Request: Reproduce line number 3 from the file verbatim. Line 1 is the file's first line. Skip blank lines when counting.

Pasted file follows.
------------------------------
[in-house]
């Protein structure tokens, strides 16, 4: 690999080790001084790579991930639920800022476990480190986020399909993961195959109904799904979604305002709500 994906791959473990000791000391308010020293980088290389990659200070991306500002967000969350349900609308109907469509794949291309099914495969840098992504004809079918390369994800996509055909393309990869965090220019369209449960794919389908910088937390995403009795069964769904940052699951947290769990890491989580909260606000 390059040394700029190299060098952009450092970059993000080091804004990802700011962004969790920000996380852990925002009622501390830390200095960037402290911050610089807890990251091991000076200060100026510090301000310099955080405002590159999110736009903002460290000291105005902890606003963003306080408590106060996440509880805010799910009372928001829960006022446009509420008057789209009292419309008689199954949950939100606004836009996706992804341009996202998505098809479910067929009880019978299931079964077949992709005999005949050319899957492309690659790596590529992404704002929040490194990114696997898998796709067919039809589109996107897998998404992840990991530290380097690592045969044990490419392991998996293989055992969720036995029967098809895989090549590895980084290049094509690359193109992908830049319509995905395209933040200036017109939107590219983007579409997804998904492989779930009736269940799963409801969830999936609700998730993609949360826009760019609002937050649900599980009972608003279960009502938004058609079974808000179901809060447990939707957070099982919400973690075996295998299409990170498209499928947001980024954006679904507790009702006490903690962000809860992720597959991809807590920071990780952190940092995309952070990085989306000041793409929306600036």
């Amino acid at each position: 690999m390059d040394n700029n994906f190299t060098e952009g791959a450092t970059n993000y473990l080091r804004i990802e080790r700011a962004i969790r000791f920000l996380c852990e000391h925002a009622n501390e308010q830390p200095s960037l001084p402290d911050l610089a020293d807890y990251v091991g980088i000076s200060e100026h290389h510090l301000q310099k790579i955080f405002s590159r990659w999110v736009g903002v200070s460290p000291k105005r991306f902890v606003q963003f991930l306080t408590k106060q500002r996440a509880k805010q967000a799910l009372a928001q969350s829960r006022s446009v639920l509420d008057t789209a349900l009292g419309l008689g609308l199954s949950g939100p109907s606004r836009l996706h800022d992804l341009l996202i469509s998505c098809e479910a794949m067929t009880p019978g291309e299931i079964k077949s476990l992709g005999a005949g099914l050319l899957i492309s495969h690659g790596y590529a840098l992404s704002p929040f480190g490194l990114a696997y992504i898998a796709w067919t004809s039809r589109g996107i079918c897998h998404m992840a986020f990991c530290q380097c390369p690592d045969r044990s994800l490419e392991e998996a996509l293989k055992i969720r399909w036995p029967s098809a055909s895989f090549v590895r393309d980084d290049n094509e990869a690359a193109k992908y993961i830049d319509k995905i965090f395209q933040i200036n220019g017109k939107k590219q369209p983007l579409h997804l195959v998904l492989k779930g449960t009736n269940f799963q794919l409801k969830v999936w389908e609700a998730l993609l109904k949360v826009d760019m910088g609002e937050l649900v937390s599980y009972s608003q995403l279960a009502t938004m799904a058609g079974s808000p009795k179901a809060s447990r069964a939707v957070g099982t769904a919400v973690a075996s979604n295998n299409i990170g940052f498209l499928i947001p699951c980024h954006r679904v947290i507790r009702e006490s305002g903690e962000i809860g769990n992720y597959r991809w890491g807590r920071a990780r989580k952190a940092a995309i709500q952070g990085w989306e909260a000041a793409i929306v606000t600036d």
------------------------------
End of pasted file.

């Amino acid at each position: 690999m390059d040394n700029n994906f190299t060098e952009g791959a450092t970059n993000y473990l080091r804004i990802e080790r700011a962004i969790r000791f920000l996380c852990e000391h925002a009622n501390e308010q830390p200095s960037l001084p402290d911050l610089a020293d807890y990251v091991g980088i000076s200060e100026h290389h510090l301000q310099k790579i955080f405002s590159r990659w999110v736009g903002v200070s460290p000291k105005r991306f902890v606003q963003f991930l306080t408590k106060q500002r996440a509880k805010q967000a799910l009372a928001q969350s829960r006022s446009v639920l509420d008057t789209a349900l009292g419309l008689g609308l199954s949950g939100p109907s606004r836009l996706h800022d992804l341009l996202i469509s998505c098809e479910a794949m067929t009880p019978g291309e299931i079964k077949s476990l992709g005999a005949g099914l050319l899957i492309s495969h690659g790596y590529a840098l992404s704002p929040f480190g490194l990114a696997y992504i898998a796709w067919t004809s039809r589109g996107i079918c897998h998404m992840a986020f990991c530290q380097c390369p690592d045969r044990s994800l490419e392991e998996a996509l293989k055992i969720r399909w036995p029967s098809a055909s895989f090549v590895r393309d980084d290049n094509e990869a690359a193109k992908y993961i830049d319509k995905i965090f395209q933040i200036n220019g017109k939107k590219q369209p983007l579409h997804l195959v998904l492989k779930g449960t009736n269940f799963q794919l409801k969830v999936w389908e609700a998730l993609l109904k949360v826009d760019m910088g609002e937050l649900v937390s599980y009972s608003q995403l279960a009502t938004m799904a058609g079974s808000p009795k179901a809060s447990r069964a939707v957070g099982t769904a919400v973690a075996s979604n295998n299409i990170g940052f498209l499928i947001p699951c980024h954006r679904v947290i507790r009702e006490s305002g903690e962000i809860g769990n992720y597959r991809w890491g807590r920071a990780r989580k952190a940092a995309i709500q952070g990085w989306e909260a000041a793409i929306v606000t600036d």